Holmes: Mind 'was kind of falling apart' before shooting
CENTENNIAL, Colo. (AP) -- James Holmes said his "mind was kind of falling apart" and he began to have homicidal thoughts months before he killed 12 people and injured 70 others in a Colorado movie theater, according to a video excerpt presented Friday at his murder trial.
Holmes told a state-appointed psychiatrist in the videotaped interview that he had contracted mononucleosis in late 2011 and became depressed and lacked energy partly because of a breakup with a girlfriend in early 2012.
"My mind was kind of falling apart," he told Dr. William Reid in the interview at a state mental hospital two years after the July 20, 2012, Aurora theater attack. "I don't know what else to say."
Asked by Reid whether he ever thought about hurting or killing himself, Holmes replied: "No." Asked about killing other people, Holmes said: "Yes."
Holmes said he associated depression with suicidal thoughts and added: "I kind of transferred my suicidal thoughts into homicidal."
Prosecutors presented no context to accompany the video clip - part of a promised 22 hours of redacted videotaped interviews the jury will see of Holmes' state-ordered evaluation. Reid testified Thursday that following the exam, he determined that Holmes was legally sane at the time of the shooting.
Holmes' attorneys have yet to question Reid, a key witness for the prosecution that has the burden of proof in trying to convince the jury to reject Holmes' plea of not guilty by reason of insanity. Prosecutors are seeking a guilty verdict and the death penalty; if jurors find for Holmes, he would spend his life in a state mental hospital.
On screen, Holmes appeared cautious, even wary, his hands clasped as he answered with few words. In court, Holmes did not glance at the video screen but stared straight ahead, swiveling lightly in his chair.
Reid did the vast majority of talking in the video clip, apparently trying to get Holmes to open up as he asked the defendant about a wide range of topics, including faith, his parents, his preference for being alone, books he liked and childhood nightmares.
Holmes said faith was important to his mother but that he was "never really a believer." Asked about his parents' relationship, he said he "could see love between them" and that he also felt loved.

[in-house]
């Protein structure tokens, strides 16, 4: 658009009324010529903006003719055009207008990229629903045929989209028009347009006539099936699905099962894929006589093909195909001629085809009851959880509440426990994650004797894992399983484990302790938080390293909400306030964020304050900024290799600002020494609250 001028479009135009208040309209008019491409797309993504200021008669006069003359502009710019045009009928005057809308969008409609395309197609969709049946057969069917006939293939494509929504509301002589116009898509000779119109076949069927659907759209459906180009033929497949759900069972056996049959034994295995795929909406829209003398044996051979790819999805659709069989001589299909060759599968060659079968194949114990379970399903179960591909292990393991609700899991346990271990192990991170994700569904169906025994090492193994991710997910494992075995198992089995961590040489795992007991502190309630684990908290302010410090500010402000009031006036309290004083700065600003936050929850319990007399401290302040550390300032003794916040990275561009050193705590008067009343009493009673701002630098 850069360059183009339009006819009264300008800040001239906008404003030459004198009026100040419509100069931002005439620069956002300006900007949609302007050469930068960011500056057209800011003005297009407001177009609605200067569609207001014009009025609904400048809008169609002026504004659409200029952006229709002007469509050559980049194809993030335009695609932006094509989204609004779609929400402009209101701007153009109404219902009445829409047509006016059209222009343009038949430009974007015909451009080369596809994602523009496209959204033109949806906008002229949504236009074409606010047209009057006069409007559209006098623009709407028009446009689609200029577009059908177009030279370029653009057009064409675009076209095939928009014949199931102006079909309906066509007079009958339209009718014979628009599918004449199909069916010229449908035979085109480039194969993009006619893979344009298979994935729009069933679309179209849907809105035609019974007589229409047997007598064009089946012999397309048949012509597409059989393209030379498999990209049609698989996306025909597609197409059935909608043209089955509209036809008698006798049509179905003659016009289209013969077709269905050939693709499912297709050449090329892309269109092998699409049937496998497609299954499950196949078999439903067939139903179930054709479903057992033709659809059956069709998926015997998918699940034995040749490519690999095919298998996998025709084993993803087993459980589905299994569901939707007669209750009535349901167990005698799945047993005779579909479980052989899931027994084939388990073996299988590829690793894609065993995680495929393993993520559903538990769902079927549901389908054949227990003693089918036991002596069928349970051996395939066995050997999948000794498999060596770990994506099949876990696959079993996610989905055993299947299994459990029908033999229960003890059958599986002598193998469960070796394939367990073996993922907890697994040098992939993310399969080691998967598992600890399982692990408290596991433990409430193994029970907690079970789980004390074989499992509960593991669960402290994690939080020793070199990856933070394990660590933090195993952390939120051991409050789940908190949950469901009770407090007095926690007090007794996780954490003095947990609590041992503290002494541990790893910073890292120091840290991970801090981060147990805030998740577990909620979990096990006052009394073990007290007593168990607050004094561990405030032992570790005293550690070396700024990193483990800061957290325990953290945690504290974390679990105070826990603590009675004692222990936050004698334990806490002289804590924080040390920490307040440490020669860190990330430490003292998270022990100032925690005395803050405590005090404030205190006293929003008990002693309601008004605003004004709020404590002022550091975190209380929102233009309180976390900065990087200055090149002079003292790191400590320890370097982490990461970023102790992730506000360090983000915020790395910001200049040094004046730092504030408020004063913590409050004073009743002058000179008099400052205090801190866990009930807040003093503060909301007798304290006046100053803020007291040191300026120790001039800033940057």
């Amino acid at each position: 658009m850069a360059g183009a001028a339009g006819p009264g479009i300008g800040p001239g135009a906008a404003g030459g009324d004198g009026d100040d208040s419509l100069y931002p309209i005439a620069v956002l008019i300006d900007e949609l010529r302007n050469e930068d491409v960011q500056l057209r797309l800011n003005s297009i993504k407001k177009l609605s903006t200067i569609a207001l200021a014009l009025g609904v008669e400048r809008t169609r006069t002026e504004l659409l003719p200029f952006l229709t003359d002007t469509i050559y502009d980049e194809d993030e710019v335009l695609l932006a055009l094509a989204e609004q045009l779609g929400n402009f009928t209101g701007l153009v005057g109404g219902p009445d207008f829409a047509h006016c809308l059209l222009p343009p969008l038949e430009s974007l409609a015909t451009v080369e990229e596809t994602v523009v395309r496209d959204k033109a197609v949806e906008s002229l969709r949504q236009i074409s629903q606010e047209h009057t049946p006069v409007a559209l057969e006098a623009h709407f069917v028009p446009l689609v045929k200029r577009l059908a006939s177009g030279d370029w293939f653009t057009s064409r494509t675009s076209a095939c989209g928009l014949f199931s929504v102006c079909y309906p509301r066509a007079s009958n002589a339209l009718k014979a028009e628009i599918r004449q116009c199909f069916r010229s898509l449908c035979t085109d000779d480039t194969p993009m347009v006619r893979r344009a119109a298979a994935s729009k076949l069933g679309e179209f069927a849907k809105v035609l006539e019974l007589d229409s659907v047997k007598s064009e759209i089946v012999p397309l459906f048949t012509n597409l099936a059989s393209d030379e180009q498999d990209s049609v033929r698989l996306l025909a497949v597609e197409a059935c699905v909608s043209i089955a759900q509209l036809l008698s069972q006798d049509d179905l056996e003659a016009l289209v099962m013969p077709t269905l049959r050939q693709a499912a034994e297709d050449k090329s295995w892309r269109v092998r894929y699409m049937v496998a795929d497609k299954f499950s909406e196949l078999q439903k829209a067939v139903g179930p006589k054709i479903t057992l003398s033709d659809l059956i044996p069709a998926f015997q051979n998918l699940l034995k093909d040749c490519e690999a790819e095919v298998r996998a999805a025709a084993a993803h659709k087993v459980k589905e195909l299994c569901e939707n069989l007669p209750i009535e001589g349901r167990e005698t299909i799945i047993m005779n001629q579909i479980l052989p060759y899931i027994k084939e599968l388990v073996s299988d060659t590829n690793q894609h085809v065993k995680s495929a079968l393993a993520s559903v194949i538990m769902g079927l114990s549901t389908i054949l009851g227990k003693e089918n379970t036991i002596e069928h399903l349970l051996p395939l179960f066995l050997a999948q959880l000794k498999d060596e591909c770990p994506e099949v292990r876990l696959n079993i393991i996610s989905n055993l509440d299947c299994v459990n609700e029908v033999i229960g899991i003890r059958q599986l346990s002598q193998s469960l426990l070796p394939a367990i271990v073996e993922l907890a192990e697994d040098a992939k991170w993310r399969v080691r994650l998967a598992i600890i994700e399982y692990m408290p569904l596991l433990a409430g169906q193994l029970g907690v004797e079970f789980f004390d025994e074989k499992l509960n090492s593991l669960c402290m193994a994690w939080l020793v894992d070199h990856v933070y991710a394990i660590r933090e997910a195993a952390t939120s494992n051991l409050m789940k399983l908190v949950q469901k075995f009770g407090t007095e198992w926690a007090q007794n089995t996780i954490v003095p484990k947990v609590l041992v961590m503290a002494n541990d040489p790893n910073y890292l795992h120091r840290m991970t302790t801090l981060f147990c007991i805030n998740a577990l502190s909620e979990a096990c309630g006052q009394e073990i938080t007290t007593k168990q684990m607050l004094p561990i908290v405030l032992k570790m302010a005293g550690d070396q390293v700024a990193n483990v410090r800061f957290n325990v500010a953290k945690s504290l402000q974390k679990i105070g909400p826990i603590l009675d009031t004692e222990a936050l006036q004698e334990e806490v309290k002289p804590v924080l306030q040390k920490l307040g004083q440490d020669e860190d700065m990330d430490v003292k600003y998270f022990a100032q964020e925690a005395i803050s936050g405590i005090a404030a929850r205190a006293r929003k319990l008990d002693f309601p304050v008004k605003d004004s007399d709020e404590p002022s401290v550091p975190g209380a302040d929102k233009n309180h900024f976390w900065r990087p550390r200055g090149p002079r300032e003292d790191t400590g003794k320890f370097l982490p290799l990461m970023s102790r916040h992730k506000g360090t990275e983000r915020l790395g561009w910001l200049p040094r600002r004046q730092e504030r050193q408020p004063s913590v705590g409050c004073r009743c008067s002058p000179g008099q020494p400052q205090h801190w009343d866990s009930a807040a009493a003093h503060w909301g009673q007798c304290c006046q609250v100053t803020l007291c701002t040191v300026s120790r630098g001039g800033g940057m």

He said he sympathized with Lennie Small, a troubled migrant worker in John Steinbeck's "Of Mice and Men." He said he suffered nightmares as a child and sometimes experienced a catatonic state, a "frozen feeling." He preferred to live alone in an apartment at college.
In a segment shown Thursday, Holmes told Reid he sometimes cries before he goes to bed because he regrets the shooting.
But the details were seemingly random and so far sketchy as prosecutors launch into the process of drawing a profile of Holmes - one largely shrouded from the public in part because of pre-trial gag orders and Holmes' penchant for solitude, including his time in Denver as a graduate student in neuroscience at the University of Colorado medical center.
This week, prosecutors introduced into evidence a notebook in which Holmes methodically weighed pros and cons of a theater attack and included notes on his mental condition.
Holmes wrote about how he liked to keep his distance from psychiatrists and therapists who treated him: "Prevent building false sense of rapport. Speak truthfully and deflect incriminating questions. Oddly they don't pursue or delve farther (sic) into harmful omissions."
Judge Carlos A. Samour told the jury they should consider what they see and hear in the interviews only for the purpose of determining the issue of Holmes' sanity.
Colorado law defines a defendant as insane if he or she was so mentally diseased or deficient at the time of committing a crime as to be incapable of telling right from wrong, or of being able to form a culpable state of mind.
Reid has acknowledged that between the attack and his interview, Holmes suffered a physical and mental breakdown and began taking anti-psychotic and other medications.